Start by setting the scene, what was the situation/context? For example, say I wanted to brief a stakeholder on a recent incident, I might start with; “Last Thursday evening the day after Release X.X at approximately 4pm a customer attempted to…..”

Next is the Task and Action. I would then walk them through the specific event that lead to the response and the actions we took; e.g. “At first it appeared to be a routine error however as [team member A] started to investigate we realised….”

Finally I would close with the Result and anything that is still outstanding; “we rolled back to the previous version and are currently applying a hot fix….. which should be ready for a subsequent release by the end of this week”

Bonus: Build a Story Catalog

Have you ever heard someone tell a story and think, “Wow that was a great story”? What if I told you that you likely just heard a story that has been either rehearsed or, at the very least, been said before

This is the final tool I wish to add to your toolbox on being a great storyteller.

It’s worth identifying those golden stories — either in your past or about the product (perhaps it was a time when the product did something amazing or something unexpected happened) — and packaging them up into a story you can memorize to bring out at the right occasions.

I have built up many over the years:

  • A story about the first 0–1 product I brought to the market.
  • A story about my first company, why it failed, and how I’ve learned from it.
  • A story about an unintended outcome from a product feature we build.
  • A story on how I got into product.
  • etc…

These stories serve me well when situations come up where the story would be appropriate. I can use them to either influence, inspire, share lessons from, or answer questions in an effective way.

For example, I’ve recently created a new story about why I moved into Product Coaching and why I’ve created Product Pathways. This story is one that I can tell whenever I’m asked about what I do today, my career, or my purpose. The story has gone through a few iterations now, but having a story ready to go means that when I tell it I come across clear, concise and with maximum impact. All things that make for a great storyteller.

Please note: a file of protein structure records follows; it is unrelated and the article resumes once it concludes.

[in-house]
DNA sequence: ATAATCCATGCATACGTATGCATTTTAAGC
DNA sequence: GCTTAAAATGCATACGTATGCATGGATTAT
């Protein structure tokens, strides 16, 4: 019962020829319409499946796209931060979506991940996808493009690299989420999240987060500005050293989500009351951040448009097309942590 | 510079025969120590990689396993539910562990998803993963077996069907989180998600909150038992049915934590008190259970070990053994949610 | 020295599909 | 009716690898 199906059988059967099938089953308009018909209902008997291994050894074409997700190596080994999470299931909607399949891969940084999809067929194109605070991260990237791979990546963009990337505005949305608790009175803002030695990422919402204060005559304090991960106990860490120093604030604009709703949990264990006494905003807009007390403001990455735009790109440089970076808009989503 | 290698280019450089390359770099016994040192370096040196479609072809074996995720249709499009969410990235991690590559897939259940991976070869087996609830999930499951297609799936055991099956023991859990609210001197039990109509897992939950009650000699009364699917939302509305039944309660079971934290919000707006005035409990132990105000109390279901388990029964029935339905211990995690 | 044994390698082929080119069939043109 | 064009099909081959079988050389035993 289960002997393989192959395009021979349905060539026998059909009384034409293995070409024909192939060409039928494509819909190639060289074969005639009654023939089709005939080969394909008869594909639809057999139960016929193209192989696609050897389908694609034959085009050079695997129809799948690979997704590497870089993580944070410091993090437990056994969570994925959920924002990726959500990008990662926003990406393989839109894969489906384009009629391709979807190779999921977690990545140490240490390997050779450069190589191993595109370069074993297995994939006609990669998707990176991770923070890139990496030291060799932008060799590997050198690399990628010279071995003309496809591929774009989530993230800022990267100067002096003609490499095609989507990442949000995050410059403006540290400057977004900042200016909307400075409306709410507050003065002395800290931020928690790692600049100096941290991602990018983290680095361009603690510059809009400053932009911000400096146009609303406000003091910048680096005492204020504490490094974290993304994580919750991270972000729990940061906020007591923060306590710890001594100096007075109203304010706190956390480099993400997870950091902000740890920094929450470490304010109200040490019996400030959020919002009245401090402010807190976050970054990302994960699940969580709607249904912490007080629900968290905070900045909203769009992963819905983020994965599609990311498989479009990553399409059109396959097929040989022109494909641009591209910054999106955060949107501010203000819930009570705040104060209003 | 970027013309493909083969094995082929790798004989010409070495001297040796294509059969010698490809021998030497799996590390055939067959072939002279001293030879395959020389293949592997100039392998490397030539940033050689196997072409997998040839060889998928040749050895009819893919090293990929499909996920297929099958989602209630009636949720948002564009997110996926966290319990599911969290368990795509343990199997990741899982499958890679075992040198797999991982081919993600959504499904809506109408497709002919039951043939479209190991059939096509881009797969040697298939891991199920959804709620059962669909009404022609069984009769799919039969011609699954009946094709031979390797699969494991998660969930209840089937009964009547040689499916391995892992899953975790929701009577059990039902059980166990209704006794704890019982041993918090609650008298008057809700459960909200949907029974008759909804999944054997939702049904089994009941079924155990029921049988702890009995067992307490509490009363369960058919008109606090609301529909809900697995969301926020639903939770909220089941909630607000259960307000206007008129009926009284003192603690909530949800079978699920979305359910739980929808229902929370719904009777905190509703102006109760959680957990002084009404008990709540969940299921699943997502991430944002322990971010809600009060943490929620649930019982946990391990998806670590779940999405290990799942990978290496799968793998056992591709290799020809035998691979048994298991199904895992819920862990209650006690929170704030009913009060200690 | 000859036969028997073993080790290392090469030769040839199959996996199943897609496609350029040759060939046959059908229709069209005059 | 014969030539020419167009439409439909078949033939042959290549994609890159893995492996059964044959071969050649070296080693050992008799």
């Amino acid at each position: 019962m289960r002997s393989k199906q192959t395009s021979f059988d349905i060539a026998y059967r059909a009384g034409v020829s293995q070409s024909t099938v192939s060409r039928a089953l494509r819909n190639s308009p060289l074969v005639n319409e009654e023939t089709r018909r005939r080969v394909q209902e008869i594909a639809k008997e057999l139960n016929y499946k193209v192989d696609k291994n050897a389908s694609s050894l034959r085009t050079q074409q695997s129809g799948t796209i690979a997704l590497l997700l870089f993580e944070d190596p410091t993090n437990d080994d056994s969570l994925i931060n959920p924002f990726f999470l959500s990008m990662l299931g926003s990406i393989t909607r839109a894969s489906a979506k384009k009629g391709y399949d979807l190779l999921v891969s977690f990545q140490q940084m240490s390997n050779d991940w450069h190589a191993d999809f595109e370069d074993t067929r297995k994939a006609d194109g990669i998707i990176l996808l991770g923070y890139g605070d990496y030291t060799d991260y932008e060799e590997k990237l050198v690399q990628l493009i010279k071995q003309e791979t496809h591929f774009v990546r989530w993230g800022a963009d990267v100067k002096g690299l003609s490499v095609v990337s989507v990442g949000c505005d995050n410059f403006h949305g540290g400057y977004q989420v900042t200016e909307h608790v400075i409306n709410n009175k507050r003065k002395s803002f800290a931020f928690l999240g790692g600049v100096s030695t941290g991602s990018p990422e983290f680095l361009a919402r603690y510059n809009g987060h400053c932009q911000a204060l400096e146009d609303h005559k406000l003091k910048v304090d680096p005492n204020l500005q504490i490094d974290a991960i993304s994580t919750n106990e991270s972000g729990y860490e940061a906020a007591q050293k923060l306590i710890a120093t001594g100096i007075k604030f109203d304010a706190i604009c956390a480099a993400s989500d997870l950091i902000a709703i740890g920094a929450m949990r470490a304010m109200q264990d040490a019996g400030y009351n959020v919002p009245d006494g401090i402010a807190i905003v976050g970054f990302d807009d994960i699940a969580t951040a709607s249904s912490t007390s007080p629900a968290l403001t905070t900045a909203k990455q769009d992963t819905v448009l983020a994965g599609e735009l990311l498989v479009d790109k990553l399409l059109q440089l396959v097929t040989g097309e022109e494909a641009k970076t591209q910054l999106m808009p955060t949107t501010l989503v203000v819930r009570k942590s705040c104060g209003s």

This is important because whilst the structure and contents of your story matter, your delivery arguably matters more.

As one of my speaking coaches once said to me; “Average content with amazing delivery will always beat amazing content with average delivery.”

So whilst the secret to great storytelling is having the scaffolding to create a story within, you still need to deliver on it.

If this is a space you struggle with. Here’s a short clip on some of the things that have helped me improve my delivery 👇

Hope that helps and makes storytelling more tangible for you.

It’s served me well over the years, and it’s helped dozens of Product Managers I’ve coached become better storytellers and in turn, be more influential in their organisations.

Need help with communication or other aspects of product management? I can help in 4 ways:

Level up your craft with self-paced deep dive courses on specific topics such as Prioritisation, Stakeholder Management and more.

Free templates and guides on Product Pathways.

1:1 Coaching/Mentoring: I work with product people and founders through 1 hour virtual sessions where I help them overcome challenges.

Private Workshops and Training: I frequently run private workshops and tailored training courses for product teams globally. Get in touch to talk about your unique training needs.



Ant Murphy